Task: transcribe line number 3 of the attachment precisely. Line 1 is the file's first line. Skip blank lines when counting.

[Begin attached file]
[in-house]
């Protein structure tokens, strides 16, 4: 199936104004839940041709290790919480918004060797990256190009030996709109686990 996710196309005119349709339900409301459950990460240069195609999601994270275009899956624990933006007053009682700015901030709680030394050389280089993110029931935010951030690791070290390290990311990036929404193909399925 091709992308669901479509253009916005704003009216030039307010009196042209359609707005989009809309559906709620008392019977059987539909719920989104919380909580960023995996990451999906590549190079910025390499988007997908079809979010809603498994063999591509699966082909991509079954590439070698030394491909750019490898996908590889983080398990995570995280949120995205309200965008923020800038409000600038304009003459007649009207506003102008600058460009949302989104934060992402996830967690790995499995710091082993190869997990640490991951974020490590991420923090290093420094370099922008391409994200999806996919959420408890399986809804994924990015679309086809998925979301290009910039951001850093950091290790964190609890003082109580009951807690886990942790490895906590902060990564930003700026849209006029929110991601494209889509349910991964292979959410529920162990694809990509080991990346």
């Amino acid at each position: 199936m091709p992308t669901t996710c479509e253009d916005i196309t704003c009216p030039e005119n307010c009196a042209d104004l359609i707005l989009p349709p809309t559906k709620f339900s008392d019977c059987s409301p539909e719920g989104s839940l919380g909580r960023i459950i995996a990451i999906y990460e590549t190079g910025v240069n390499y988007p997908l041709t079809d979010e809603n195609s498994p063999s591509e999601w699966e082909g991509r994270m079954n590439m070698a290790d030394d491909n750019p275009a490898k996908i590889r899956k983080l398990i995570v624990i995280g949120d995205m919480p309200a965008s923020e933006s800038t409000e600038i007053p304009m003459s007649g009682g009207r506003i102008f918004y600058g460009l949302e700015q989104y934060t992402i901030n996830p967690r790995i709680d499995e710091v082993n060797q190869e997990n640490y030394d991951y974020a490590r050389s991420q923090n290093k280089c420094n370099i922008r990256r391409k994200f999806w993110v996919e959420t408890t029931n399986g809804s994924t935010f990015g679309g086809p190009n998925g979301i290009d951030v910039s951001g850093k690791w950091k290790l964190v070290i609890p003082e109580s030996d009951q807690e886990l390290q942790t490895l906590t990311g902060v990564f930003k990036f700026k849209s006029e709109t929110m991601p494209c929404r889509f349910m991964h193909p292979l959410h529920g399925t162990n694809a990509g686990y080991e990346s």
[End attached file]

């Amino acid at each position: 199936m091709p992308t669901t996710c479509e253009d916005i196309t704003c009216p030039e005119n307010c009196a042209d104004l359609i707005l989009p349709p809309t559906k709620f339900s008392d019977c059987s409301p539909e719920g989104s839940l919380g909580r960023i459950i995996a990451i999906y990460e590549t190079g910025v240069n390499y988007p997908l041709t079809d979010e809603n195609s498994p063999s591509e999601w699966e082909g991509r994270m079954n590439m070698a290790d030394d491909n750019p275009a490898k996908i590889r899956k983080l398990i995570v624990i995280g949120d995205m919480p309200a965008s923020e933006s800038t409000e600038i007053p304009m003459s007649g009682g009207r506003i102008f918004y600058g460009l949302e700015q989104y934060t992402i901030n996830p967690r790995i709680d499995e710091v082993n060797q190869e997990n640490y030394d991951y974020a490590r050389s991420q923090n290093k280089c420094n370099i922008r990256r391409k994200f999806w993110v996919e959420t408890t029931n399986g809804s994924t935010f990015g679309g086809p190009n998925g979301i290009d951030v910039s951001g850093k690791w950091k290790l964190v070290i609890p003082e109580s030996d009951q807690e886990l390290q942790t490895l906590t990311g902060v990564f930003k990036f700026k849209s006029e709109t929110m991601p494209c929404r889509f349910m991964h193909p292979l959410h529920g399925t162990n694809a990509g686990y080991e990346s």